I know this will limit the people who give my blog a read (I even have friends who won’t read it for the same reason you note). But, I know that the right people, those who love the game for its rich history, and for that something that goes much deeper than the box score, find me. Quality over quantity, right? :)

  6. I am back! Your blog tagline says love 4-6-3. What does that mean? {from bootcamp}
    And btw, I posted some pics of the game on my blog for today’s photo101 camp.

    • Hello fellow bootcamper! :) 4-6-3 is an inside-y baseball term … that only the nerdiest of baseball fans will know. Each position on a team has a number that is used to identify the player when writing down plays on a scorecard. 4-6-3 means the batter hit the ball to the second baseman (4) who tossed it to the shortstop (6) who relayed it to the first baseman (3). The result? A double-play … one of my favorite plays in baseball. I thought putting 4-6-3 and the serial comma in my tagline (I do update/change my tagline from time to time) was exponentially nerdirific and sort of sounded poetic …

  7. Regarding the 10 hour baseball ordeal , I would never feel obligated to justify my absence from a game with shamers. There are many ways to support a team besides actually being in the stands. I live , talk , and breathe baseball but a 10 hour game would stretch my limit of patience to remain no matter how exciting the game is.

    • Hi Usfman … I wouldn’t say the 10 hours were an ordeal (I wouldn’t go to baseball games if they were an ordeal to me). This was just the regular Friday/Saturday/Sunday three-game series, but compressed into a Friday double-header and a Saturday morning game in order to miss Sunday’s bad weather. I sure was cold on Saturday morning, though … but, free hot chocolate can be a salve for the soul! You are absolutely right, some of the best baseball fans don’t have the opportunity to go to games — because of cost, or distance, or health, or myriad other reasons. We are very lucky to have such a very good baseball program at the University of Virginia. The players are dedicated athletes and students, and Coach O’Connor instills the best of the game and life in his men. Since the college baseball season is a quick one, we try to get to every game … even when the weather is chilly. We like to cheer them on, especially on days when there aren’t many fans in the stands. Still, work and life gets in the way sometimes, so we miss games, too. The shamers are a funny phenomenon. I’ve only noticed them at college games — maybe because the parks are smaller and everyone sort of knows everyone.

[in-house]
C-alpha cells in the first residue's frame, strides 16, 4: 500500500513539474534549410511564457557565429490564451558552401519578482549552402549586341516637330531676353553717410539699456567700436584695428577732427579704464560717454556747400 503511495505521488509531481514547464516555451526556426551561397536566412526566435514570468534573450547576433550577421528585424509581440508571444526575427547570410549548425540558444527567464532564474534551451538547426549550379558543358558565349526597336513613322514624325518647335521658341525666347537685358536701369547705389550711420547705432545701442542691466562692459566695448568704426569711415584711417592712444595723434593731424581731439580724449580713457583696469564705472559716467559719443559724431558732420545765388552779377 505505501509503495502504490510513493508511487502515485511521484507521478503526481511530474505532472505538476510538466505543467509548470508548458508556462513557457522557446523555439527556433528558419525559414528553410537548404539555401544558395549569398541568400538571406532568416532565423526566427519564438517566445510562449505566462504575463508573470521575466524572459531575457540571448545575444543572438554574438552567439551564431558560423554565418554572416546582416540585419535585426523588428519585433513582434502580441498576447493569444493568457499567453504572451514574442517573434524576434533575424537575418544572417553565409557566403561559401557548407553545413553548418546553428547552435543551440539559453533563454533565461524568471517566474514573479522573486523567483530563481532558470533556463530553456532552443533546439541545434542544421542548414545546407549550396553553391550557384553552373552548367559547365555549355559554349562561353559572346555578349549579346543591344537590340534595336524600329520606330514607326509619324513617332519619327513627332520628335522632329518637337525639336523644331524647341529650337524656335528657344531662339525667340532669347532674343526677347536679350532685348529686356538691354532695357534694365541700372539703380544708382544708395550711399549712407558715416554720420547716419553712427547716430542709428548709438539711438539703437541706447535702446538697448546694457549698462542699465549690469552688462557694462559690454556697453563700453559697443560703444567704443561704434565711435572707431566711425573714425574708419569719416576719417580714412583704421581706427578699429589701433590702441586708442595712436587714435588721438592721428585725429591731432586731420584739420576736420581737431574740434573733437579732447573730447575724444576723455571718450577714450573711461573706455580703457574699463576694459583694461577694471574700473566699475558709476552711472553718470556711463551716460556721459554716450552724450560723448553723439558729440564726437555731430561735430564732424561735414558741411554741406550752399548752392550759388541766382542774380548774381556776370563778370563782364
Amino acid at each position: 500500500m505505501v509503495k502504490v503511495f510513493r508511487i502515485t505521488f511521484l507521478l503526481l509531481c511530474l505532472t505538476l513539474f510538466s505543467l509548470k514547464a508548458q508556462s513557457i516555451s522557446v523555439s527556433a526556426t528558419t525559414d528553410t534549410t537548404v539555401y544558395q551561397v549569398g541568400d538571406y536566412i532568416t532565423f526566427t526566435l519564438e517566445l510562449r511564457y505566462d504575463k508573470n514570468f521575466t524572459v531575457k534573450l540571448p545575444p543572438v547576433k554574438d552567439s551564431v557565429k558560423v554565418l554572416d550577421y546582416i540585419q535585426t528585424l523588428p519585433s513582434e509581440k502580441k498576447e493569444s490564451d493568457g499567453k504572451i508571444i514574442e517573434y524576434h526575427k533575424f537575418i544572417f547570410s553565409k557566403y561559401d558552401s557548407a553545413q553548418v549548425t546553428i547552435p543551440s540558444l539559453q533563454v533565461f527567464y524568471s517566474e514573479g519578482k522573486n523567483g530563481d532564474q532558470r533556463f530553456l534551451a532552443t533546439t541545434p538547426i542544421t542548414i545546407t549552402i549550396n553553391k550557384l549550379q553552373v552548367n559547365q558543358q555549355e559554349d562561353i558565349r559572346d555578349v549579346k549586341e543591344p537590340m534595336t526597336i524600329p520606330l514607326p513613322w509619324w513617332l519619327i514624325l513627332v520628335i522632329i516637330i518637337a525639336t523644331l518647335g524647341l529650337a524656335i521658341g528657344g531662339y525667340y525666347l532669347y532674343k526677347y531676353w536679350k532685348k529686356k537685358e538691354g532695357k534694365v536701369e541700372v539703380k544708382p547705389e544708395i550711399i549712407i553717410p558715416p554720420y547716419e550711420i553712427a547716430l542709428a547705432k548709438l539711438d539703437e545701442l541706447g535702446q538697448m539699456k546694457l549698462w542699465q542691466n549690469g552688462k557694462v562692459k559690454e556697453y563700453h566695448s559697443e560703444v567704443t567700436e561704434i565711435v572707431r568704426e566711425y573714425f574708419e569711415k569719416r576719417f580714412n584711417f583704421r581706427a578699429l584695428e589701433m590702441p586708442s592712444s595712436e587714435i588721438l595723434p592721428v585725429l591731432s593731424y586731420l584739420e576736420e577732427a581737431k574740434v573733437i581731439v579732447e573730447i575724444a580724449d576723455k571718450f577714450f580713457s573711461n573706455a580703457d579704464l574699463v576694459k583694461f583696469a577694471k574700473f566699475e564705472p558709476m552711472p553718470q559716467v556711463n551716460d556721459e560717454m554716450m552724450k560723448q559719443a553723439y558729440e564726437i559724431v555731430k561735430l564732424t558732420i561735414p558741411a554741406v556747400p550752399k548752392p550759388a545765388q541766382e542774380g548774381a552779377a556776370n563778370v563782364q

8. Ok I’m sold! I have to check their schedule and head down this spring, just a quick 2 hour drive. I’m already mapping out some of my ballpark visits for the year and I should make use of my UVA gear! Thankfully none of it is the tacky “UVA Dad” stuff!

  9. 10 hours of baseball, maybe be ideal to lots of folks! I can absolutely respect your posts! Nice job! Personally I don’t watch the sport much unless my husband wants me to go watch the Detroit Tigers with him (he has season tickets) most of the time I can find a reason not to go. There are times I will go just to see the reactions on his face, he’s like a 5yr old on Christmas morning and ya just gotta love that!

    • Baseball can be a quirky hobby to explain to my friends. It’s a nice refuge for me … for me, there’s nothing like sitting at a game, outside in the world, away from the telephone, and just watching the game unfold … from the big exciting jump-up-and-cheer plays to the little strategic nuanced moments between pitcher and batter. Plus, mascots and junk food and hot dog races and the 7th inning stretch and oh my! I get happy just thinking about it! :)

      • Those are all the same things my husband raves about…you would probably be better company for my husband. Maybe you can help me to enjoy the game more so I can impress him with my new knowledge? He would be so surprised if I started talking baseball, haha